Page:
Speaker Won Pat addresses the violence in the community from school fight videos to the animal abuse video in her weekly address.
Guam – The following is Speaker Judi Won Pat’s weekly address:
Buenas yan Håfa Adai!
I cannot begin to tell you how distressing it was for me to hear the story of a Guam man arrested on charges of animal abuse. I couldn’t even bring myself to watch the video making the rounds on social media. Just hearing about that sort of brutality is heartbreaking. I know many in our community felt the same. But perhaps also just as disturbing, if not more, was another story of a street brawl that entangled an innocent child. I watched in horror as that child stumbled about as bats and fists swung overhead. As a mother, I instinctively wanted to reach in and pull him to safety. As a legislator, I am outraged on so many levels.
About this time last year, there was the video of a school fight at a local high school. I remember barely being able to watch as a boy grabbed a girl by the hair and slammed her head onto the concrete floor. In another similar rage-filled video, a girl continuously hit another girl in the head, and dragged her by the hair across the restroom floor. All the videos were equally appalling.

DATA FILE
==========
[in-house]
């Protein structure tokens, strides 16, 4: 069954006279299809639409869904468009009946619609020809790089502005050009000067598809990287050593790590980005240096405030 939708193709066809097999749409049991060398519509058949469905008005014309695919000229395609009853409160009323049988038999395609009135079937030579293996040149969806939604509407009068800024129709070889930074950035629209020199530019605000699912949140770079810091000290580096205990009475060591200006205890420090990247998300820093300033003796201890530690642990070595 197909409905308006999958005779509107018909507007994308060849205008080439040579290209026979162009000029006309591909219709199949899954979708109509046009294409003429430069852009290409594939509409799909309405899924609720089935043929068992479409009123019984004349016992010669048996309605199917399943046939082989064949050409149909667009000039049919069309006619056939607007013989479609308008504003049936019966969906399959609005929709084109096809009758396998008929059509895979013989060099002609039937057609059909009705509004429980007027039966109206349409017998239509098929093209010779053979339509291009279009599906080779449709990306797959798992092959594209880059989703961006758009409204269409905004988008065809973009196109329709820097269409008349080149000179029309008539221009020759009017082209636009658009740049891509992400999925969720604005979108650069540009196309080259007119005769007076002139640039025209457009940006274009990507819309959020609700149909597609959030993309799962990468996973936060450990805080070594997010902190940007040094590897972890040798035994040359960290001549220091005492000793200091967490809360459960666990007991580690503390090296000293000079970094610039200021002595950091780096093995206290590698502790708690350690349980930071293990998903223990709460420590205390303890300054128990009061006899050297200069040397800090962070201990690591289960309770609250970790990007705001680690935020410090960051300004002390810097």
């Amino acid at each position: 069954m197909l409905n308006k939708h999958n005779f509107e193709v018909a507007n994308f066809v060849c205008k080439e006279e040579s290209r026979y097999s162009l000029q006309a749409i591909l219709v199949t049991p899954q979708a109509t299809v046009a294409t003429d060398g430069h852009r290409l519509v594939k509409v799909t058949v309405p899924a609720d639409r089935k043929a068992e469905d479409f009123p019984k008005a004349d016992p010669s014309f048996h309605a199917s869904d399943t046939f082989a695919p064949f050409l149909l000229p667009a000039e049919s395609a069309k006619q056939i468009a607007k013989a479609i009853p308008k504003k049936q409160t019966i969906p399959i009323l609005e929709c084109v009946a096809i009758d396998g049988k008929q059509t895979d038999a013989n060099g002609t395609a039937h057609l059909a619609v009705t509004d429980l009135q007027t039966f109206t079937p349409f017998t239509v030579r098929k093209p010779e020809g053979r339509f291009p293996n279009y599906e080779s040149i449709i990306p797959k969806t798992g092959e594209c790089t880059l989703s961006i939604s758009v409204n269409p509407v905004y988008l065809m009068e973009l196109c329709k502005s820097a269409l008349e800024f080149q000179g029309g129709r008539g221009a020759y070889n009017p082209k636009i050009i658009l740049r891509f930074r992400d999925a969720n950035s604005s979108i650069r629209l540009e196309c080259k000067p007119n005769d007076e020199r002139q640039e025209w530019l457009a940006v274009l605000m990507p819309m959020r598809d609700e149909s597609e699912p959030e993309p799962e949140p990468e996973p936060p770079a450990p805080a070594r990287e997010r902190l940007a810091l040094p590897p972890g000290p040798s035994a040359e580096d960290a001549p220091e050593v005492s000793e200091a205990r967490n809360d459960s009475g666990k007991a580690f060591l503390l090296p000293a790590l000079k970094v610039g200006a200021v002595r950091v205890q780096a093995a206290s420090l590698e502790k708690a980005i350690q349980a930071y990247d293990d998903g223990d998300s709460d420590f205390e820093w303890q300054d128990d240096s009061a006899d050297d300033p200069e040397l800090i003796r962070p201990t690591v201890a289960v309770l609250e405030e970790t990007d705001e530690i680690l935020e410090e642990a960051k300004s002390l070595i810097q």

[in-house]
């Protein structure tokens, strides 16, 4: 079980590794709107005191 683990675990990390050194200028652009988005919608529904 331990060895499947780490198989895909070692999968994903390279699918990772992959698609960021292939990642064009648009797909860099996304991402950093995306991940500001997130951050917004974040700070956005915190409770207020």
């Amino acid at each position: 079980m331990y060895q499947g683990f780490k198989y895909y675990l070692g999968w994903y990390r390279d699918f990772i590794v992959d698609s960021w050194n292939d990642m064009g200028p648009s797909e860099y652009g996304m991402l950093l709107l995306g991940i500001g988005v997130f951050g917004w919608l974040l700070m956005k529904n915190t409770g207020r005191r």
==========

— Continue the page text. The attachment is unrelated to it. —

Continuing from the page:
And as alarming as these incidents are, we are also faced with the added challenge that all these scenes of violence were observed and filmed without interference, and then posted to social media sites on a somewhat voyeuristic whim. This poses a multitude of issues. Our community is apparently not immune to the bystander effect. Psychologists claim that the phenomenon refers to incidents in which individuals do not offer help to a victim when other people are present. More disturbing is the fact that the probability of help relates to the number of bystanders. That is, the greater the number of bystanders, the less likely it is that any one of them will help. Pairing this effect with social media creates new issues.
While it is rare for bystanders in groups to intervene in person, it seems easier to say unpleasant things online, from behind closed doors. Nationwide, a number of people and organizations fed up with the prevalence of cyber bullying and trolling have called for governments and social media companies to find solutions. So who is responsible for halting online harassment or bullying? Should those who witness and record violence without interfering be held accountable for injuries? Identifying a solution that discourages violence and harassment and yet preserves freedom of expression is not simple. Moreover, social media has admittedly played a role in aiding our law enforcement agencies.
Although Guam does have laws in place that address violence, child abuse, animal abuse, voyeurism, and cyber bullying, we don’t necessarily need to be regulated to better neighbors, sisters, brothers, and each other’s keepers. Rather than pressing the record button, perhaps we can instead take a moment to call authorities. We can all practice to be better role models to our children, to the youth who look to us for guidance, and to each other as good islanders. Let us not be quicker to judge than to offer empathy and willingness to understand. The Dalai Lama once said, “If you can, help others; if you cannot do that, at least do not harm them.”